3. In my opinion, every true Englishman is a constitutionalist: or, one who considers that happy mixture of the regal, the aristocratic, and the popular rights, established in this kingdom, to be one of the best and noblest efforts of human wisdom and justice, that ever did honour to the human understanding and to the human heart. Yet, let it be observed, that the persons who compose that most august threefold body, are not as some have inaccurately affirmed) the constitution itself, but the natural and sworn guardians of it.
4. Though the constitution does not consist of the three estates, but the three estates derive their very being and importance from the constitution; still, the health and safety of the constitution depend on the preservation of that just balance and mutual counterpoise of power, which this wise distribution of authority was calculated to effectuate and maintain. If, in some remote age, the regal influence should absorb either the aristocratic, or the representative branch of the legislature, or both;
on the other hand, should the higher or the lower house of parliament be, in some future period, sufficiently powerful and wicked (as the commons in the last century were) to annihilate the just prerogatives of the crown, or the just privileges of the other parliamentary estate ;
the constitutional balance will be broken : the several weights, by being thrown into one scale, will preponderate too much one way; and the sacred ark, of generous and equal liberty, will kick the beam. In the former case, posterity would be subject to the will of an individual tyrant: in the latter, to the still more terrible yoke of many.
5. I believe, that the spirit and privileges of the English constitution are analogous to the vital fluids in an animal body; which ought, by a liberal and impartial circulation, to warm and invigorate, not only the head and heart, but the meanest and remotest limb. Yea, every single hair is entitled, in its measure, to partake of the common supply.
A motley empire, made up of slaves and freemen, could not, from the very nature of so heterogeneous a conbination, continue long in that condition. Like the mongrel image in Nebuchadnezzar's vision, it would soon fall, and be broken. Despotism has ever proved an insatiable gulf. Throw ever so much into it, it would still yawn for more.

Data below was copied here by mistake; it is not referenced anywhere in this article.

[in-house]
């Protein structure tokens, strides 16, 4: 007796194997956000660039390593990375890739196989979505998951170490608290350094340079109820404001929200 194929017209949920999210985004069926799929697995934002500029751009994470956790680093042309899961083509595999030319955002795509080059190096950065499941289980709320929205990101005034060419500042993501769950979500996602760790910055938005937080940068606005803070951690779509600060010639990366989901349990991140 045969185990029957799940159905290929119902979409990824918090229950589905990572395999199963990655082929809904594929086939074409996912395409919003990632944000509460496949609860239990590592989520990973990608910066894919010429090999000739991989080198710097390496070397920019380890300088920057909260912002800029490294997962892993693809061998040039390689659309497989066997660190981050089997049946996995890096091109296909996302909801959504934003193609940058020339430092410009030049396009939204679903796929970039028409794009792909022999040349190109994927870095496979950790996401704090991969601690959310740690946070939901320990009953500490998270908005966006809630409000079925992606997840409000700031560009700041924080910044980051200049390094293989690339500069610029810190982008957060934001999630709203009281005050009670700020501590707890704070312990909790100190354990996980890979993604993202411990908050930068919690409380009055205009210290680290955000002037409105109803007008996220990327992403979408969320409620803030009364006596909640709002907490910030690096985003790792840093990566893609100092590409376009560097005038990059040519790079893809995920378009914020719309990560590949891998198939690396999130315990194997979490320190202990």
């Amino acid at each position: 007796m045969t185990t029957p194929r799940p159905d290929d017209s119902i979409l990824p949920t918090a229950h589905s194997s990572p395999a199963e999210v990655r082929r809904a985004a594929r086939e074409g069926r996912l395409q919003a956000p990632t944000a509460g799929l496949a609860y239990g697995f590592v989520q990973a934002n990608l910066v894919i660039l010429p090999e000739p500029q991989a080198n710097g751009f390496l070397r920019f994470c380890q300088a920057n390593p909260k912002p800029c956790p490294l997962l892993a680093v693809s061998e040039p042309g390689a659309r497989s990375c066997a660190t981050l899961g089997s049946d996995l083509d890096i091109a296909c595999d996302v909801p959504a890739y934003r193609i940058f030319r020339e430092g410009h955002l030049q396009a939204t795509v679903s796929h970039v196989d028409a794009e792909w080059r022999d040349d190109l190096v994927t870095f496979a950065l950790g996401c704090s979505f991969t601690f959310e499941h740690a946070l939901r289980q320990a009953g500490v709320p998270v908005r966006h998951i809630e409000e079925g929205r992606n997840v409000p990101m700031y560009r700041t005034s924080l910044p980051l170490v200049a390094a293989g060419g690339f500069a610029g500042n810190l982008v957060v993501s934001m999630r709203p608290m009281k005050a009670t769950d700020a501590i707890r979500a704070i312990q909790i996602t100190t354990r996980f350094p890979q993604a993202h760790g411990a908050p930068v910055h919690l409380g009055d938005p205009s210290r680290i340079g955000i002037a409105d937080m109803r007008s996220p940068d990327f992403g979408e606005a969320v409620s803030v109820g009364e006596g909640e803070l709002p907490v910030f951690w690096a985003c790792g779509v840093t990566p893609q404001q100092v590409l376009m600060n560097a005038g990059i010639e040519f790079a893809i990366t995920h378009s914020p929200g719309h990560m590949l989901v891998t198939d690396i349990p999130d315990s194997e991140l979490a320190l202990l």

Were liberty to perish, irretrievably, from any part of the English world, the whole would soon be deluged, by the black sea of arbitrary power. Moreover, tua res agitur, paries quum proximus ardet : “ When your next neighbour's house is on fire, your own is in danger.”—Some years ago, a gentleman, in Nottinghamshire, who had injured one of his feet, by paring a nail to the quick, laughed, on being told, that there was danger of a mortification. . 6. Be it so,” said he: “ the foot is a long way from the heart.” But, as distant as it was, the ascending mortification put a period to his life, not many weeks afterward. It holds as true, in the body civil, as in the body natural, that, if one member suffer, all the members suffer with it.
6. The English constitution is a system of qualified liberty. What is liberty? 1. Not an inflammatory turbulance of conduct; nor an unlimited freedom, or indecency of speech; nor a blind, redhot attachment to party. Party, as one well defines it, is “ The madness of many, for the gain of a
Whereas true liberty consists in the legal safety, and good order of each, for the advantage of the whole. 2. Liberty is not licentiousness, or a power of committing evil with impunity; but the privilege of doing all the good we can; and of enjoying without molestation, and without fear, as much personal happiness as is consistent with the written law of God, the unwritten law of conscience, and the welfare of society at large.
Now, I would no more reprobate the true, mo. dest, constitutional liberty, merely because some mistaken zealots may occasionally abuse it to licentiousness; than I would reject the scripture doctrine of grace, because a few men of corrupt minds, may possibly pervert it to Antinomianism.
If you wish to know clearly, what is comprised in the idea of English liberty, two or three hours reading will, at any time, thoroughly inform you. Peruse Magna Charta, publicly signed by king John; and afterwards confirmed, with still greater circumstances of solemnity, by Henry III.; though execrably violated by both. To this, add a perusal of the Petition of Right; very solemnly, but not very sincerely ratified and recognized by Charles I.Then run over the Bill of Rights, which received either the hearty, or the dissembled concurrence of William III. And, lastly, make yourself acquainted with the coronation oath, taken by our succeeding monarchs. Whatever reaches fully to this fourfold standard, is constitutional freedom. All below this united mark, is not liberty ; and all beyond it, is in legal construction, licentiousness.